Families who lived at Joint Base San Antonio-Randolph and Laughlin Air Force Base in Del Rio say they were exposed to mold and other toxins that made them sick. They’re now suing private housing contractor Hunt Military Communities for damages and mental anguish.
Both bases are part of Air Education and Training Command, the primary pilot training and professional education command in the Air Force.
The suit, filed Oct. 29 in U.S. District Court for the Western District of Texas, alleges that Hunt knowingly leased families' homes that were uninhabitable — and wouldn't perform reasonable repairs.
“Mold pervades and grows in the houses, asbestos and lead-based paint fill the air, floors detach from walls, plumbing is disconnected for years, depositing human waste under the houses, electrical lines break, roofs leak, and H-VAC systems pump cold air into attics as opposed to the houses," their complaint read.
It added that Hunt mishandled maintenance requests and “would misdiagnose the issue, utilize substandard service providers to allegedly remediate the problems and mislead its tenants about the remediation actions allegedly undertaken.”
Several of the plaintiffs reported respiratory symptoms, headaches and other issues that required medical attention.
Mold, Leaking Toilets, HVAC Problems, Cockroaches
In July 2016, Capt. Michael Daniels, his wife Barbara and their two sons moved to Hunt-managed, on-base housing at JBSA-Randolph. Not long after, a broken water heater led to the discovery of standing water in a crawlspace beneath the home.
They contend that mold “began to appear within the first couple of months and, after a year and a half, had essentially pervaded the entire house. And while mold grew on the walls and windows and covered the bathrooms, Capt. Daniels also discovered mold growing on the rim of his son’s toothpaste after the child forgot to put the cap back on.”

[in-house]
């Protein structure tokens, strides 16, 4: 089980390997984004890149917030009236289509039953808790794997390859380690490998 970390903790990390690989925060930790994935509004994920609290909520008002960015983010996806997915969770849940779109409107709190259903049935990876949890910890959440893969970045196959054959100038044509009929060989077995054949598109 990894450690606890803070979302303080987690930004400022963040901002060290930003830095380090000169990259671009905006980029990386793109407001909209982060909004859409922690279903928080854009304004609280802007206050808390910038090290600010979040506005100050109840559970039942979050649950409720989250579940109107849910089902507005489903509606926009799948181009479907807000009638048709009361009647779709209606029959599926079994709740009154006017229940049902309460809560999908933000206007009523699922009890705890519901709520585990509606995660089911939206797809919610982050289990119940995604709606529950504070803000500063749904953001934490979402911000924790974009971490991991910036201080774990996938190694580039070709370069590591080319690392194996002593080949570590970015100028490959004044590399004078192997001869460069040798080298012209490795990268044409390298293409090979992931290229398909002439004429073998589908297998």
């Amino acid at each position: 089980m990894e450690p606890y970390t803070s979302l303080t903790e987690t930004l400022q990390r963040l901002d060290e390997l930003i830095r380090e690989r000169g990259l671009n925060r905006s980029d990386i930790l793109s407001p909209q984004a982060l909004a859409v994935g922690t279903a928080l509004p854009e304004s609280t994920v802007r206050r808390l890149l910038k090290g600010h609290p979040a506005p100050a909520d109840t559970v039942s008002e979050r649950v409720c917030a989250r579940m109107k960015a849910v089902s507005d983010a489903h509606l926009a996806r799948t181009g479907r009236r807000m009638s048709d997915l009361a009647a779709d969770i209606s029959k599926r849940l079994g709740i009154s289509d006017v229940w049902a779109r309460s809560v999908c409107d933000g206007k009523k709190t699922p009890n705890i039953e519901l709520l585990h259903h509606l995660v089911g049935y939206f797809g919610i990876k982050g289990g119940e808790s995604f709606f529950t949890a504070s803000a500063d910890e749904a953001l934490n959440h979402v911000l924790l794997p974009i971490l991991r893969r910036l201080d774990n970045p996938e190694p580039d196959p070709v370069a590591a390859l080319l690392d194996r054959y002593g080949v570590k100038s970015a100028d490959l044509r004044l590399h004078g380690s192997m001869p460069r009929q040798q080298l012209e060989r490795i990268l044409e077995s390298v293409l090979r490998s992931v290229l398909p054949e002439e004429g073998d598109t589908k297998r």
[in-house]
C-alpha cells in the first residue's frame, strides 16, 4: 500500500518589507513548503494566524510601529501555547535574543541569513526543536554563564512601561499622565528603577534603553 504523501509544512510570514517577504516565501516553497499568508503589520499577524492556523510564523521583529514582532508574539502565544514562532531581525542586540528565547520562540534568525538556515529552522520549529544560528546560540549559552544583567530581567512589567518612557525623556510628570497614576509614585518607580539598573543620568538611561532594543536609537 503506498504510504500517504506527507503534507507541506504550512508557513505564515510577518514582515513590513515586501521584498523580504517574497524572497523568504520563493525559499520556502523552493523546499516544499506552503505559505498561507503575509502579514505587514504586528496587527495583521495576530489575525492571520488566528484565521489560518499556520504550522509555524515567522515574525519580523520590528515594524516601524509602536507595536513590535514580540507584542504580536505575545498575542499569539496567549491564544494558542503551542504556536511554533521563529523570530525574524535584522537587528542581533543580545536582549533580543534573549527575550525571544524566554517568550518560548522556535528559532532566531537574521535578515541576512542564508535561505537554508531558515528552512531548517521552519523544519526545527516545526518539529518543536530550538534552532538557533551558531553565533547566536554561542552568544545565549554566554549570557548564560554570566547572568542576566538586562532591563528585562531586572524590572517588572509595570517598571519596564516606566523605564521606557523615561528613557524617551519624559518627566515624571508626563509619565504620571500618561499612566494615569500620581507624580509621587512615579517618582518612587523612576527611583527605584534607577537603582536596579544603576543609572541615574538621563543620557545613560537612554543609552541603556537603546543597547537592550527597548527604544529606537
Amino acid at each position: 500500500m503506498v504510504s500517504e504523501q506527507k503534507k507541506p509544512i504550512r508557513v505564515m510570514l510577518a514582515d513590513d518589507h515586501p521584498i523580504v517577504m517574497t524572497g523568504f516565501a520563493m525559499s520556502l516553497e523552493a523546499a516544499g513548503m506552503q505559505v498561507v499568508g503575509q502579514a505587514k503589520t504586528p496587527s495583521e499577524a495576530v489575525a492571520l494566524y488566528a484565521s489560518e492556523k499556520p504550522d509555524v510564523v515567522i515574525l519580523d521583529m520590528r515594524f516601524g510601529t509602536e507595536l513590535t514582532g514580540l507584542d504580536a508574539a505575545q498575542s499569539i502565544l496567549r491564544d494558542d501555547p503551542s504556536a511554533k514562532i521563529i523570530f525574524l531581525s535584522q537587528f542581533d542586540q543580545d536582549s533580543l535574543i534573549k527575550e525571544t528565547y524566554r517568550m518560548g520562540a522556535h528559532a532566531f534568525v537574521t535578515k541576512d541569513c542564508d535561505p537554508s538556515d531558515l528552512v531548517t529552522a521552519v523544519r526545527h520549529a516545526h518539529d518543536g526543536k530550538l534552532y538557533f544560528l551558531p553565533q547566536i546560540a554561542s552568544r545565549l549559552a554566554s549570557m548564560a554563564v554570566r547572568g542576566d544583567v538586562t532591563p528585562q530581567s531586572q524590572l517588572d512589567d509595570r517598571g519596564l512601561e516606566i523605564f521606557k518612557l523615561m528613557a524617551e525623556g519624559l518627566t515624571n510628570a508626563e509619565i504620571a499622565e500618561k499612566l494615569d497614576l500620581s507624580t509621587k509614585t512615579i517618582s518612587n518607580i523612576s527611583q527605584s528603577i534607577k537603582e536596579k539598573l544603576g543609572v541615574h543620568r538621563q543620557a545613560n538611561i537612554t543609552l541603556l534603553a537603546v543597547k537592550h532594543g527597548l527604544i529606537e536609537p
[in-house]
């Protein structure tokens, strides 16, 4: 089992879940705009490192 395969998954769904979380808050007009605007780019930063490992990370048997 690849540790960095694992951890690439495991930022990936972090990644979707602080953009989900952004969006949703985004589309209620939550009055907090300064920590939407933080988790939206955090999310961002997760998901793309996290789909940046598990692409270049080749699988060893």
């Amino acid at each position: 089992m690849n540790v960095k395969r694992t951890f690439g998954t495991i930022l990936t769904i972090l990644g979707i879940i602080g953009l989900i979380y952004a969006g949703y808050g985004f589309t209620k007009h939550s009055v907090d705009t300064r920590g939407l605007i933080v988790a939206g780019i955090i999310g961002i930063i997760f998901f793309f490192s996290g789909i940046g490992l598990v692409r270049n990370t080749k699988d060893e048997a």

According to the complaint, members of the Daniels family began to develop respiratory problems. Daniels had to have sinus surgery, and his youngest son developed asthma which flared every two to three months.
2nd Lt. Lance Konzen and Megan Konzen moved to a Hunt-managed house at Laughlin in July 2018. In the eight months they spent at the property, they say they battled a mold infestation and faulty HVAC system.
Within a week of their move, Megan reportedly developed severe headaches and coughing fits and traveled several hours to San Antonio’s Brooke Army Medical Center for testing.
Hunt Military Communities later sent a maintenance worker to investigate the HVAC unit.
“An examination of the HVAC unit outside the home surprised even the maintenance worker when he discovered that the unit was in its original packaging, meaning it had never been serviced,” the complaint reads. “When the unit was opened, Lt. Konzen observed billows of mold.”
Attorneys from Houston and San Antonio are representing the families. Hunt Military Communities could not be reached for comment in time for publication of this story.
Issues with privatized housing are not new for the military. Earlier this year, the Military Family Advisory Network surveyed nearly 17,000 people about their on-base living conditions.
According to the organization’s findings, more than half had a “negative or very negative” experience, with some “living in dangerous situations with reports of the existence of black mold, lead paint, faulty wiring, poor water quality, pesticides and a wide variety of vermin, insects, and other animals (e.g., bats, skunks, and squirrels) in their homes.”
In January, the Senate Armed Services Committee questioned the Department of Defense and private contractors about complaints they’d received from military families and pledged greater oversight.
Some 700,000 service members, spouses and children live in homes operated by private companies on bases around the country.